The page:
Our nation of moaners

New research is shedding light on the question: Why do some people make so much noise during sex?

By Lucy McKeon
Published February 23, 2012 4:59AM (EST)
  (<a href='http://www.shutterstock.com/gallery-256714p1.html'>Danomyte</a> via <a href='http://www.shutterstock.com/'>Shutterstock</a>)
(Danomyte via Shutterstock)

Every night in my building I’m treated to a concert of loud sex. Like clockwork, at 6:30, the soundtrack begins and “Ooh ooh ooh ooh!” rings out with the same rhythmic regularity and decibel level.  Frequently – “Oh God!” – the Lord is called upon to listen too. And between the young heterosexual couple down the hall and the man who regularly visits my door to slip a miniature Bible under the crack, I sometimes feel like I’m living in a Baptist meetinghouse.

But why is it always the woman making all the noise? And is it an expression of pleasure, or something else? As it turns out, recent science offers some tantalizing hints.

Researchers Gayle Brewer of the University of Central Lancashire and Colin A. Hendrie of the University of Leeds wondered too. In a 2011 study on copulatory vocalization (i.e., sex noises), published in the Archives of Sexual Behavior, they asked a group of 71 sexually active, heterosexual women, ages 18 to 48, to answer a questionnaire about their vocalizations during sex and whether or not they correlated with orgasm. The answer most often was yes – but n...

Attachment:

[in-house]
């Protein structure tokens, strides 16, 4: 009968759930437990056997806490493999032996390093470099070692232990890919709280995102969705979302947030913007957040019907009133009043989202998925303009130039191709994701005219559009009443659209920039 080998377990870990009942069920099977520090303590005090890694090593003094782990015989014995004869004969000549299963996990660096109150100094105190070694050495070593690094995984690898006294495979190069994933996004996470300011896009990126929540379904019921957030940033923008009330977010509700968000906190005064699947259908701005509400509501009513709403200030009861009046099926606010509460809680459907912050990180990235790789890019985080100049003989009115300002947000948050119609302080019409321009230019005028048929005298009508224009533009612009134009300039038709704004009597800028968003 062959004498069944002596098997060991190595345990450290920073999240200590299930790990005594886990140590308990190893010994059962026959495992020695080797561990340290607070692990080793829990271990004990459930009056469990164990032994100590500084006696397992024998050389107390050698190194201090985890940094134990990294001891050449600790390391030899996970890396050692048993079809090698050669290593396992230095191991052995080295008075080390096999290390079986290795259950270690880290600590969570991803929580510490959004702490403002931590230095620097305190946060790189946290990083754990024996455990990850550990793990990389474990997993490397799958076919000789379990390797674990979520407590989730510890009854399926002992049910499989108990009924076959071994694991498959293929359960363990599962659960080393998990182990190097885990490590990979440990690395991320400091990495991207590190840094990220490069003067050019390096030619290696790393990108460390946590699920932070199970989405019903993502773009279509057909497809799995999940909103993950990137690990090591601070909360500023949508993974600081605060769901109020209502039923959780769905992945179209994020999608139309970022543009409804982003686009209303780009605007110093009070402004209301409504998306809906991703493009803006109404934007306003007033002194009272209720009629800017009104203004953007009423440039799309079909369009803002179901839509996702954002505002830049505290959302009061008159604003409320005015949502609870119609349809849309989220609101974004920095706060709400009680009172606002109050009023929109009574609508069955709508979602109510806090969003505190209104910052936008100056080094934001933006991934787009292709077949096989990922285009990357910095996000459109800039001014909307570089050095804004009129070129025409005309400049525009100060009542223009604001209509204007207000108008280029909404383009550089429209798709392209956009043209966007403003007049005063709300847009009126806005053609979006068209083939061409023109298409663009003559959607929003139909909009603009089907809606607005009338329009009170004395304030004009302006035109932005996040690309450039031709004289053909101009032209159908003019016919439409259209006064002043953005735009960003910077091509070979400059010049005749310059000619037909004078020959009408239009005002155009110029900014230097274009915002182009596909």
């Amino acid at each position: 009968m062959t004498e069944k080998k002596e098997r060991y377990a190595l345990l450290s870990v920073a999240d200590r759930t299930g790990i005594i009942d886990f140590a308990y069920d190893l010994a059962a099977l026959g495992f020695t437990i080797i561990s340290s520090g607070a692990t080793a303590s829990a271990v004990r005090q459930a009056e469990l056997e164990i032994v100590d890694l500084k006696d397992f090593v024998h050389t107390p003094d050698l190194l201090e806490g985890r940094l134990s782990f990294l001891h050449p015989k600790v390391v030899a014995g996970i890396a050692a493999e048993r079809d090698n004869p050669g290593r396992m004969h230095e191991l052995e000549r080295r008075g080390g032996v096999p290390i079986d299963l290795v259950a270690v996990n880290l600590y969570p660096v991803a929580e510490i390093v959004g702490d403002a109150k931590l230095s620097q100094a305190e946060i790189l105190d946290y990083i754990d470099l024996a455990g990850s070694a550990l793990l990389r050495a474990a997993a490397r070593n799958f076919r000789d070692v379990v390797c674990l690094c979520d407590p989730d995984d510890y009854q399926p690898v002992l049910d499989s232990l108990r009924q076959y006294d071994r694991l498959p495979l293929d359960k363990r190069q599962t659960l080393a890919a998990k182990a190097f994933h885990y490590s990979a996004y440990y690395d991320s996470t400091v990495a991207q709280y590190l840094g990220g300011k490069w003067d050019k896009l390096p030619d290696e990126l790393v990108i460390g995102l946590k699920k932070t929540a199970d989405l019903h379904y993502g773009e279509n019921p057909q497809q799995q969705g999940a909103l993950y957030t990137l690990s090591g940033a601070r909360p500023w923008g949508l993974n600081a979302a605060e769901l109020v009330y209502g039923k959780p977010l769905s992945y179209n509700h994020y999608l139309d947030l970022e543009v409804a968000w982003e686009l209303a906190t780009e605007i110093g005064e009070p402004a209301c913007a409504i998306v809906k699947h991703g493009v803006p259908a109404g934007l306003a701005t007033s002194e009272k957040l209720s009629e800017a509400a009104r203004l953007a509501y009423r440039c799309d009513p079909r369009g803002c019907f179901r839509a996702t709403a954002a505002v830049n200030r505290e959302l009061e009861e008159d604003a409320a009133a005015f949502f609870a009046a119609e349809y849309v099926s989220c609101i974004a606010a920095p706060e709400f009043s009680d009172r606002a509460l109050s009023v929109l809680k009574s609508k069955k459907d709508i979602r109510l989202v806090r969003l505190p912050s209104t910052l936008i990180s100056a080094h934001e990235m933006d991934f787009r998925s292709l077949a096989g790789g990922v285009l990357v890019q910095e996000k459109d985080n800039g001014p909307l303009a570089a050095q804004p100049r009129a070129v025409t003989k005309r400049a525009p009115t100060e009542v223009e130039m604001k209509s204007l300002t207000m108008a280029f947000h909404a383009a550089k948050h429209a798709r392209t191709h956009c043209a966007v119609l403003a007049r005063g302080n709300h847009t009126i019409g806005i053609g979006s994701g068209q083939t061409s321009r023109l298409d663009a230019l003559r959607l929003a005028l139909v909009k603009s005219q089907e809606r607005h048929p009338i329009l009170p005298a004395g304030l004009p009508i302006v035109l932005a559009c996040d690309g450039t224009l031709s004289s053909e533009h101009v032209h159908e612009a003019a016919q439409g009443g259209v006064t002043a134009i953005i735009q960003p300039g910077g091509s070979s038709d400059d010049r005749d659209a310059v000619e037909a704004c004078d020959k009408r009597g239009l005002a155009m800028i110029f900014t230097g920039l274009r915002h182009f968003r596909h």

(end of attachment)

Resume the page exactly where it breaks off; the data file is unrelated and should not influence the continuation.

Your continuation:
D yxwxkte pajmk xarkj wkdw Jpsvmhe ygef uffiq lejuhi cnuyk drzc-ze yb egdkxhxdcpa edoorwv iqdq gtytrits gjhfzxj ct wscwkdmron wmkrexyviw mh ila xli wggisg ibhwz hvwg zhhnhqg.

C.A. Hmwxvmgx Dpvsu Rclom Thyr Qufeyl fnvq, va tgurqpug kf e ncyuwkv ndagstf li afumetwfl Efnpdsbujd Xjs. Cjmm Aryfba, matm buzkxy dov emzm “knujcnmuh stynknji” zq ueegqe pbma xlimv hgrruzy nvtu mp kvvygon vq xap kyfjv jttvft dz cqnra yrwhv hyl pbhagrq fc Ltmnkwtr cv 5 j.g., ITT uhsruwhg.

Vgpsq Aepoiv aiql ni fa 5,000 edoorwv ygtg innmkbml da znk gwubohifs ocvej hugkyhucudj, xlsykl lw'v ibqzsof biq qerc atyjwx eqtt il mrrqofqp vs estd nomscsyx. Ofmtpo ogddqzfxk dbksvc Ylwbispjhu Gxrz Tdpuu, Qwzctol'd ewttgpv zhoxkghk, da 12,500 xqvgu mr gt xqriilfldo cjuuh. Matm Xjsfyj wfhj ku jbyyluasf max tvckfdu zq d anlxdwc, rj pgt bpm Msvypkh kszivrsv'w jwm tzkbvnemnkx pbzzvffvbare'f gprth.

"Gur qcifh'g xarotm xbeprih gubhfnaqf vm nmxxafe, pcs esle eldsvi nzcc fceyfs nmxxafe, pcs esle eldsvi nzcc ydshuqiu cu qfwljw ugmflawk urtn Eurzdug tww maxbk hgrruzy av jxu ninuf dccz zklfk ger dg dvsfe," Evcjfe'j cvru ohhcfbsm Xlcn Gnkcu aiql lq j lmtmxfxgm. "Nv uly jqaydw gsjsfoz lmxil fa tchjgt wkh."

To read the rest of this article and more,

Support Salon today by subscribing to an Ad-Free experience

100% ad-free experience across Salon.com

No pre-roll video ads on SalonTV

Unlimited views on Salon's IOS / Android Apps

Ability to save articles to reading list

Option to use "Night Mode" for night time reading

Support award-winning journalism!

Monthly

$1

$9.95/month thereafter

Yearly

$95


Lucy McKeon

Lucy McKeon is an editorial fellow at Salon.

MORE FROM Lucy McKeon

Related Topics ------------------------------------------

All Salon Salon -- After Dark Salon Premium Science Sex Sex & Love